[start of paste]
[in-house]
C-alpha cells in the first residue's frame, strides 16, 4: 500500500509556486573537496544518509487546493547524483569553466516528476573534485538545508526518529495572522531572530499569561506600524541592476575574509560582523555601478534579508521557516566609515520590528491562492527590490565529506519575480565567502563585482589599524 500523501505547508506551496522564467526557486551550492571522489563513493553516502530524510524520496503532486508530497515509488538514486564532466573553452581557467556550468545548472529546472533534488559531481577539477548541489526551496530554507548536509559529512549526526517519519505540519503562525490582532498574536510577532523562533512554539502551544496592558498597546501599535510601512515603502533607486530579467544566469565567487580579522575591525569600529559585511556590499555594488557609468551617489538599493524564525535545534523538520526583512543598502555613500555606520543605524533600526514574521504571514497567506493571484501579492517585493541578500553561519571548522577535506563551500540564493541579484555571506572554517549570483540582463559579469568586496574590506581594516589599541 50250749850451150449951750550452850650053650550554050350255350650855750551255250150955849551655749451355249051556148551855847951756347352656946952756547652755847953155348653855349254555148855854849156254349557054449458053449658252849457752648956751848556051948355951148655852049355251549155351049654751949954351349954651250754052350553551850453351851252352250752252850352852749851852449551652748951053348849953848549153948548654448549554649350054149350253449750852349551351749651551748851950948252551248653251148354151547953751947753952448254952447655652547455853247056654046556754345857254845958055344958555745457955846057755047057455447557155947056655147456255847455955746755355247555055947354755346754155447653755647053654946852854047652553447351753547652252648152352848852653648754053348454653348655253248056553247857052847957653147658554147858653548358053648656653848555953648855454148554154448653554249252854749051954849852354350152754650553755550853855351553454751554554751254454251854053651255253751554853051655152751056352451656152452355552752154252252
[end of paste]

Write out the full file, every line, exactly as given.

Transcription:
[in-house]
C-alpha cells in the first residue's frame, strides 16, 4: 500500500509556486573537496544518509487546493547524483569553466516528476573534485538545508526518529495572522531572530499569561506600524541592476575574509560582523555601478534579508521557516566609515520590528491562492527590490565529506519575480565567502563585482589599524 500523501505547508506551496522564467526557486551550492571522489563513493553516502530524510524520496503532486508530497515509488538514486564532466573553452581557467556550468545548472529546472533534488559531481577539477548541489526551496530554507548536509559529512549526526517519519505540519503562525490582532498574536510577532523562533512554539502551544496592558498597546501599535510601512515603502533607486530579467544566469565567487580579522575591525569600529559585511556590499555594488557609468551617489538599493524564525535545534523538520526583512543598502555613500555606520543605524533600526514574521504571514497567506493571484501579492517585493541578500553561519571548522577535506563551500540564493541579484555571506572554517549570483540582463559579469568586496574590506581594516589599541 50250749850451150449951750550452850650053650550554050350255350650855750551255250150955849551655749451355249051556148551855847951756347352656946952756547652755847953155348653855349254555148855854849156254349557054449458053449658252849457752648956751848556051948355951148655852049355251549155351049654751949954351349954651250754052350553551850453351851252352250752252850352852749851852449551652748951053348849953848549153948548654448549554649350054149350253449750852349551351749651551748851950948252551248653251148354151547953751947753952448254952447655652547455853247056654046556754345857254845958055344958555745457955846057755047057455447557155947056655147456255847455955746755355247555055947354755346754155447653755647053654946852854047652553447351753547652252648152352848852653648754053348454653348655253248056553247857052847957653147658554147858653548358053648656653848555953648855454148554154448653554249252854749051954849852354350152754650553755550853855351553454751554554751254454251854053651255253751554853051655152751056352451656152452355552752154252252